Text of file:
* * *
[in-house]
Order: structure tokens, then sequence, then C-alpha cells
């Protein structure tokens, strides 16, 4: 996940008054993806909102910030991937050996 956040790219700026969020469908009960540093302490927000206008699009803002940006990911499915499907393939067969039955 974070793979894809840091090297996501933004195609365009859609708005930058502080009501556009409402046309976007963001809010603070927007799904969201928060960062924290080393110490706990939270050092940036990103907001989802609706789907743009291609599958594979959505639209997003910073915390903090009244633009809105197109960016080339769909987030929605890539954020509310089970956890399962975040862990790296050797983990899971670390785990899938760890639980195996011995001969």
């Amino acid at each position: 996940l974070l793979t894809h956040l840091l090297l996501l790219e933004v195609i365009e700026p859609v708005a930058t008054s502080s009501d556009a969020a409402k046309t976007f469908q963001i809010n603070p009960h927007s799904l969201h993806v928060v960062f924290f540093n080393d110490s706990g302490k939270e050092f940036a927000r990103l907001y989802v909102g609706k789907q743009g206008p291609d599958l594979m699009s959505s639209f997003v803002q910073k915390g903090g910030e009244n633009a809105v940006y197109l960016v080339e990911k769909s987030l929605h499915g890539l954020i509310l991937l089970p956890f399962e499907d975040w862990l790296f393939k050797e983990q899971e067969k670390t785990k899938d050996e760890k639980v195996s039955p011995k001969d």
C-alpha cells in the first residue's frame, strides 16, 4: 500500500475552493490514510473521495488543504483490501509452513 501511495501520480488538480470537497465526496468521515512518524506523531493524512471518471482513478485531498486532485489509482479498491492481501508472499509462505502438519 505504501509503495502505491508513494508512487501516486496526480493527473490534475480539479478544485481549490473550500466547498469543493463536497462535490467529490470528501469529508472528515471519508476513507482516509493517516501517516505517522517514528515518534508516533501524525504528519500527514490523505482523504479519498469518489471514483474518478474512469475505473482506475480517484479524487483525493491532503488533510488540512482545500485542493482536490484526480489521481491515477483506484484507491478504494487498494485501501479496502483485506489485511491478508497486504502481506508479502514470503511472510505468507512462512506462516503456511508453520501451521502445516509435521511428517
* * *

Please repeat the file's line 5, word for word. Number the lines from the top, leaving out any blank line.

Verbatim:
C-alpha cells in the first residue's frame, strides 16, 4: 500500500475552493490514510473521495488543504483490501509452513 501511495501520480488538480470537497465526496468521515512518524506523531493524512471518471482513478485531498486532485489509482479498491492481501508472499509462505502438519 505504501509503495502505491508513494508512487501516486496526480493527473490534475480539479478544485481549490473550500466547498469543493463536497462535490467529490470528501469529508472528515471519508476513507482516509493517516501517516505517522517514528515518534508516533501524525504528519500527514490523505482523504479519498469518489471514483474518478474512469475505473482506475480517484479524487483525493491532503488533510488540512482545500485542493482536490484526480489521481491515477483506484484507491478504494487498494485501501479496502483485506489485511491478508497486504502481506508479502514470503511472510505468507512462512506462516503456511508453520501451521502445516509435521511428517